(Auto-Tune by Antares is an much of a vocal effect now as it is a tool, which does make it useful in its own right)
The liklihood is that your school will teach Melodyne, but its worth checking.
(Melodyne 5 Essential is now included with Pro Tools)
- Good quality monitoring
All of this great tech really won’t mean much if you aren’t able to hear what you’re mixing properly. Good quality monitoring is a big part of that equation.
What you’re actually able to get will depend highly on your space, where your speakers are placed in relation to the walls and how much you can afford to spend.
Realistically – for students who will likely be working at home, your money would be very very well spent on Slate’s VXS headphone system.
See our review of it here.
The usual narrative would be to recommend getting used to working with physical speakers. But, considering the cost of really good monitors and also factoring in imperfect rooms at home – you would probably get the best results with Slate’s virtual mixing environment. Plus you have the advantage of being able to work anywhere.
If you’re insisting on speakers – your best bet is to take some well respected mixes to your local Music Tech store and audition the ones in your price range.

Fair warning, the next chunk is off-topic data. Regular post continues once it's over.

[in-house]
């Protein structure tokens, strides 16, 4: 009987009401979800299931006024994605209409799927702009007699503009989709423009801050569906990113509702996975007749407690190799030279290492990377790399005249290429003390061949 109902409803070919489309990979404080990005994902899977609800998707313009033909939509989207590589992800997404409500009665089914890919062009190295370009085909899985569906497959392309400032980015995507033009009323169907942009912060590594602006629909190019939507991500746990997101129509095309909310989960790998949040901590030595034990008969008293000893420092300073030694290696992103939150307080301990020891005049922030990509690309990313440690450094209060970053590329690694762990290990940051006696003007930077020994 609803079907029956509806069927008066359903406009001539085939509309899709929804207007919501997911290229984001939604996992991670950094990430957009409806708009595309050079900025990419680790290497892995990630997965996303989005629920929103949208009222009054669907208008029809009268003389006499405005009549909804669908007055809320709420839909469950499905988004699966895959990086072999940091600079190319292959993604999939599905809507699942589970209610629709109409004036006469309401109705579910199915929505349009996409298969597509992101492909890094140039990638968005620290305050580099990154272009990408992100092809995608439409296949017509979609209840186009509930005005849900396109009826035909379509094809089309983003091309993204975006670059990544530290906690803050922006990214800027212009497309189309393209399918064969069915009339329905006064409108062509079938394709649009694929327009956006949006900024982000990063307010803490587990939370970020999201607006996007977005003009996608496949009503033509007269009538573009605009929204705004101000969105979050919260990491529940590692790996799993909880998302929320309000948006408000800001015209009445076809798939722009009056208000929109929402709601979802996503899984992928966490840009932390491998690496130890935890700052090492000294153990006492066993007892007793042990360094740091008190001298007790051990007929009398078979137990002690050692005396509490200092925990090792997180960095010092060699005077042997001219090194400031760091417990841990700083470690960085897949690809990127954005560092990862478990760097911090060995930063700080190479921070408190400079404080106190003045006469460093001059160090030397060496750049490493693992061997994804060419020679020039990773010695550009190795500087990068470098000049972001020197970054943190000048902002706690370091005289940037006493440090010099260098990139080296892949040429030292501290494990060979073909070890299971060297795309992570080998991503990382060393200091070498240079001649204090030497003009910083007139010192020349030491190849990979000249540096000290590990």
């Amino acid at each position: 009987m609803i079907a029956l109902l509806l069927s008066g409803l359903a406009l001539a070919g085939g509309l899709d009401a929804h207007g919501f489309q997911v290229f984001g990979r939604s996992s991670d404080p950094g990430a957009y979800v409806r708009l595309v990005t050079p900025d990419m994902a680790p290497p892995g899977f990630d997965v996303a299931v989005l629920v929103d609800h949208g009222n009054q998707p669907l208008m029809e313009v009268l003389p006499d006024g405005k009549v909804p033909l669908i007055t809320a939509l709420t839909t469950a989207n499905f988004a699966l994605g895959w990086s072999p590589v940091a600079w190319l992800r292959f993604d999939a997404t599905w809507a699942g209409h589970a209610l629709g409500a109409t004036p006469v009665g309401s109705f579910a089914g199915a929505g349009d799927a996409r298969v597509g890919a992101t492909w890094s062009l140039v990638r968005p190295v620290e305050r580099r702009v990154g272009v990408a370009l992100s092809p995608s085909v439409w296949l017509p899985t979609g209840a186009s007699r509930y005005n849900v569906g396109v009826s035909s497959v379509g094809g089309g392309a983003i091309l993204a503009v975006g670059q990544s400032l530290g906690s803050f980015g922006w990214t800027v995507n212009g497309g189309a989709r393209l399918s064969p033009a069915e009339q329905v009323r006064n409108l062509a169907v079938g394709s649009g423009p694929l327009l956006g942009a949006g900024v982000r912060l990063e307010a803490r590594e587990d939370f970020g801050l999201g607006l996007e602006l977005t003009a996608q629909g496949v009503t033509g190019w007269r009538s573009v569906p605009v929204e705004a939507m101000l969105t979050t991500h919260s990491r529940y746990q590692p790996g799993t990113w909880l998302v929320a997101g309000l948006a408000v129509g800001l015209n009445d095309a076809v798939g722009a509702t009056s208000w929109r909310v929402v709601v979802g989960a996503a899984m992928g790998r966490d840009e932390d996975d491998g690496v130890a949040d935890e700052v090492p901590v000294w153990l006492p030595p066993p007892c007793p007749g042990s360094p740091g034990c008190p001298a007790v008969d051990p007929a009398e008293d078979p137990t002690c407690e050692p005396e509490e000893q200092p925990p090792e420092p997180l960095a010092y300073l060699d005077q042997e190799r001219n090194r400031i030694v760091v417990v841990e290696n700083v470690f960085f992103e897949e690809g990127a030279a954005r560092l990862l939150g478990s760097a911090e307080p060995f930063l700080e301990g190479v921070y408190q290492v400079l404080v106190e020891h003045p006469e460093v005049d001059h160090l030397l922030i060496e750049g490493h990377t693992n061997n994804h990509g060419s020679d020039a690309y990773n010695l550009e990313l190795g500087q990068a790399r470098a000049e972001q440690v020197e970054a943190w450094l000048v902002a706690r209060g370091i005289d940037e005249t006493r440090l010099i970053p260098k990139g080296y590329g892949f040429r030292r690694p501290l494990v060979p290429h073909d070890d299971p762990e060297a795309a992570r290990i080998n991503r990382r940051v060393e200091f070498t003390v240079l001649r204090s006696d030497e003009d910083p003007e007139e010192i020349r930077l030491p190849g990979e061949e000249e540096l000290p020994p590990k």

Generally, we’d recommend front ported Yamaha, Adam, Tannoy and Genelec.
A good quality interface will be key to recording and monitoring. It would be a good idea to check out our Interface buying guide.
What ever production course you’re on, it would be sensible to have at least a good Condenser microphone to record quality vocals.
They can be quite versatile – vocals, acoustic guitar, wind, electric guitar, etc will likely help you greatly.
If you’re expected to record large scale, don’t worry – you’re likely be have a large stock of industry standard mics at your school.
Sontronics and SE Electronics would be great manufacturers to have a look at.
There’s no doubt that being involved in Music Production is an expensive game. The memes about musicians and gear are all very accurate! But it’s highly worth considering when you’re a student because it’ll never be as cheap to by equipment as when you’re a student.
Your grades will be largely based on the quality of your mixes and, despite the narrative of ‘learn the stock processors first and you’ll be fine’, there’s a reason that pros don’t reach for the stock plugins first (although that doesn’t mean that some aren’t useful). Pro plugins provide sonic benefits over and above their core functions which is the reason we pick our plugins in the first place. Although teachers will be marking on the basis that you’re a student, there are some unwritten rules to achieving the highest of grades – and that is simply producing professional quality results.
Although some grading criteria will vary from institution to institution, if they look for professional sound quality in your project submissions then this will serve you really well to be pushed hard to achieve this. It’s a very hard and very competitve industry – you’ll need to meet a high standard to at least make a living.